Reports via sound-power channels have been used to permit director trainers to concentrate entirely on their scopes, without necessity to take eyes off it to “follow the pointer” of an automatic designation system. One ship has crossed the 41 and 42 JS phone circuits, manned them by experienced SK operators in CIC, and relays range and hearing reports of designated targets to the range-keepers and trainer each time the air search radar sweeps the target. These talkers gave a 2 degrees to 3 degrees head on each bearing report to allow for time lag. This system was also helpful by informing the trainer of the relative direction the target was moving, particularly when the ship is maneuvering radically. Ships using this method are usually those not having VF installed. Those ships having VF are tending to handle most target designation of radar targets by means of the gunnery liaison officer at the VF in CIC.
The important CIC function is to insure that the information pertinent to target designation that CIC normally has or can easily obtain by adopting tried operating techniques gets to proper stations for use.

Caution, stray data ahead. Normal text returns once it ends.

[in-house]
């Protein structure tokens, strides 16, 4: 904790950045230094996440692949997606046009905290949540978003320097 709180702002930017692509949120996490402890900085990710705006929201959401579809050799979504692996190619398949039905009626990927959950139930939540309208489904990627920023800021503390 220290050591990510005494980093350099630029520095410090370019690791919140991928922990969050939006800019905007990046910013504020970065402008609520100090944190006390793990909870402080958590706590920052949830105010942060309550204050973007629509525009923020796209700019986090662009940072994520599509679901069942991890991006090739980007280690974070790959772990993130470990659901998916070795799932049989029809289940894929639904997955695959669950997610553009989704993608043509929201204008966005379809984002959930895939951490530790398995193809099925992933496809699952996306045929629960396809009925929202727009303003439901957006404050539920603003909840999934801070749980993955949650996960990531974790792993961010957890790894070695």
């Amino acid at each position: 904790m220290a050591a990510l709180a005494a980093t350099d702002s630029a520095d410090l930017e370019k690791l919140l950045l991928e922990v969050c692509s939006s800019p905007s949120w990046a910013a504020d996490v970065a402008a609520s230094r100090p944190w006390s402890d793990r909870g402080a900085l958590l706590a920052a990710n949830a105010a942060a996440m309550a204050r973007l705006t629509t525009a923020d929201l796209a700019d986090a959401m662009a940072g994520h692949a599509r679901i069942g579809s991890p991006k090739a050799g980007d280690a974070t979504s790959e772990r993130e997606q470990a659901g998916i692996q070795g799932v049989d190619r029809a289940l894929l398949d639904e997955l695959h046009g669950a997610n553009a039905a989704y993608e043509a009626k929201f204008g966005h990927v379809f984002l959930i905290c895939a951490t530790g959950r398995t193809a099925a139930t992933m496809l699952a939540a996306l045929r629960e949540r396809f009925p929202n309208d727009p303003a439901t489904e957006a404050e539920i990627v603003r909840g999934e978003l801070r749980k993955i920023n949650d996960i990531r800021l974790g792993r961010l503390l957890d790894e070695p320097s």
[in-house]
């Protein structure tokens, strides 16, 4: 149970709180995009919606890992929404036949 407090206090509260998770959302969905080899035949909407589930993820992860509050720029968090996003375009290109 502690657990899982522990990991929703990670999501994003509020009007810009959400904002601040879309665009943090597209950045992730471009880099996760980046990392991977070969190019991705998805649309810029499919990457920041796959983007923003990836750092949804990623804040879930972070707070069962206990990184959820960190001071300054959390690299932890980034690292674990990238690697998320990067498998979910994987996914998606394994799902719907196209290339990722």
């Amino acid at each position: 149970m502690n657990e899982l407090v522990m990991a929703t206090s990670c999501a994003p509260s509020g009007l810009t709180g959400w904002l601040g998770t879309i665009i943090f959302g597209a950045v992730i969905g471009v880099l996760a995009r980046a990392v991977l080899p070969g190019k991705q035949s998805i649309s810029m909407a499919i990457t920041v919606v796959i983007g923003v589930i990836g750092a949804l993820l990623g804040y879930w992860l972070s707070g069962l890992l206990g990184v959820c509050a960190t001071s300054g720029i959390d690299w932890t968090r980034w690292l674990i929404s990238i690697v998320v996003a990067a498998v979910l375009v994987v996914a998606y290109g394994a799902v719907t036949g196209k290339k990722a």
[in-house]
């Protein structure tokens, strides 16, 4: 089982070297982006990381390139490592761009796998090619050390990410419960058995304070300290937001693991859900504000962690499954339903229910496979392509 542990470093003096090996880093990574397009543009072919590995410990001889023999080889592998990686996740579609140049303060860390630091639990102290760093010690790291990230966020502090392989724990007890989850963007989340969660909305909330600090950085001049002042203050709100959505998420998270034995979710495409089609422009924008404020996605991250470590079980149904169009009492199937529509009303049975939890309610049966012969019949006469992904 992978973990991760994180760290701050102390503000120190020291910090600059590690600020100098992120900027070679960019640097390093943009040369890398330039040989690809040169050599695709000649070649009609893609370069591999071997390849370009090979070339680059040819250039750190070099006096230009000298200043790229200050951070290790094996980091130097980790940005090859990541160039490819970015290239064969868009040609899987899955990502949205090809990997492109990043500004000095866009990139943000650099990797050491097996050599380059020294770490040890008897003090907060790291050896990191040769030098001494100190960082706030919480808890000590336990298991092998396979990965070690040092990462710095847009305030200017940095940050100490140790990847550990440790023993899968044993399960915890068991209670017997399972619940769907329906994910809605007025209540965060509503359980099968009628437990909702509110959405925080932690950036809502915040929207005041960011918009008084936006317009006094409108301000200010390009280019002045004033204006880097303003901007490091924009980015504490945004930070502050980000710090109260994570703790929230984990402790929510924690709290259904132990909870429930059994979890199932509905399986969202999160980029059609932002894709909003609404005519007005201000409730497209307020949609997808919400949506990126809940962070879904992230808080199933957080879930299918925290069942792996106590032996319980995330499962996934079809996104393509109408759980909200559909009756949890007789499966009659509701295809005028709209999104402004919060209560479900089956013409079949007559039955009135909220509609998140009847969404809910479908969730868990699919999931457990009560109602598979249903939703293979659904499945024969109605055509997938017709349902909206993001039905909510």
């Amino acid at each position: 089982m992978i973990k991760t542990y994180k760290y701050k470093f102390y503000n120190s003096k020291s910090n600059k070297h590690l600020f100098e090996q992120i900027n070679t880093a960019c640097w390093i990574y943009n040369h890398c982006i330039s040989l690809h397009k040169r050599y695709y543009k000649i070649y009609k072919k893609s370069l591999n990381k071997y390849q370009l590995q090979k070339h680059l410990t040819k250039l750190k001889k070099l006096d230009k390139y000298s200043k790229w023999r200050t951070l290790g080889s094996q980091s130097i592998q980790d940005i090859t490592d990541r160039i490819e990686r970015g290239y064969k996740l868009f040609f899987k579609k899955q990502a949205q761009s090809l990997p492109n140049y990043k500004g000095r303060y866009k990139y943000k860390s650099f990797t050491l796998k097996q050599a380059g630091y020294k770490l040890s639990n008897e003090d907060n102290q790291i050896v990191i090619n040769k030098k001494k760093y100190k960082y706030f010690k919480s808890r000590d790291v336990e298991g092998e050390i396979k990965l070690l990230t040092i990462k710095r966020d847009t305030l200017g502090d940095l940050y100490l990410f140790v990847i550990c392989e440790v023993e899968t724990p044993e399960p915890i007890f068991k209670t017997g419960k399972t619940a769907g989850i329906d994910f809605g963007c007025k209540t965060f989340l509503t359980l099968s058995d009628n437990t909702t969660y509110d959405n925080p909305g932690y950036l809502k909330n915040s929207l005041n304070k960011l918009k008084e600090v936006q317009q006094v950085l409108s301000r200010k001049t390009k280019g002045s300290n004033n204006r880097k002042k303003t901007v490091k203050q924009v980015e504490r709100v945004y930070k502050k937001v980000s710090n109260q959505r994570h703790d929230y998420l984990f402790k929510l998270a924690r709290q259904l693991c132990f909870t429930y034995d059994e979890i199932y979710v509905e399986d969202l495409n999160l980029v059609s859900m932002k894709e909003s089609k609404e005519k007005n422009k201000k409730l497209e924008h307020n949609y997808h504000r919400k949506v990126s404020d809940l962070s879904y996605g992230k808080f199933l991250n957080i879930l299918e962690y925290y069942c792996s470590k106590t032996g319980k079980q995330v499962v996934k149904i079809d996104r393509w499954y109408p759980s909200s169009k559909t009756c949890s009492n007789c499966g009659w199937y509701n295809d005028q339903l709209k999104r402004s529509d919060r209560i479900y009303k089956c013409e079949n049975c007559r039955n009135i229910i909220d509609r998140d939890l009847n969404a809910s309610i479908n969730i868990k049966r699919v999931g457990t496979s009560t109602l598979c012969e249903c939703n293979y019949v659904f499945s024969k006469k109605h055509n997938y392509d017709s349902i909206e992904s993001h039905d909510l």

This Gun Train Indicator is made with two bearing circles. The inner circle revolves and indicates the arc of train of all guns. With the ship's head on true bearing and the movable arm on target bearing, the number of guns which can bear is shown by the arm
EQUIPMENT AIDS TO TARGET DESIGNATION
Some special devices and equipments which have been used to obtain CIC information have been of help. A device recently suggested by DesPac [Destroyers Pacific Fleet] is of help to the gunnery liaison officer in CIC. This disk shows sector coverage of all ship’s guns. When it is rotated to true bearing of the ship’s heading, the gunnery officer can quickly determine in what gun sectors the attack is approaching.
This Gun Train Indicator is made with two bearing circles. The inner circle revolves and indicates the arc of train of all guns. With the ship’s head on true bearing and the movable arm on target bearing, the number of guns which can bear is shown by the arm.
With advance information of all maneuvering orders passed on from CIC, command and gunnery will know which targets must be changed from one gun station to another prior to course changes. This saves precious seconds, particularly during emergency turns.
Another device designed to calculate firing sectors, more complicated in design than the above described gadget, was developed and quite successfully operated by CIC officers on the cruiser Boston. A detailed explanation of the USS Boston Target Designator will be presented in the Ideas of the Month section of an early issue of “C.I.C.”
The Mark 10 Target Designating System, used with varying degrees of success by ships of the Fleet, has been previously discussed to the extent that further presentation is unnecessary. This equipment will be outmoded by new gear designed specifically to handle the surface and air problems individually.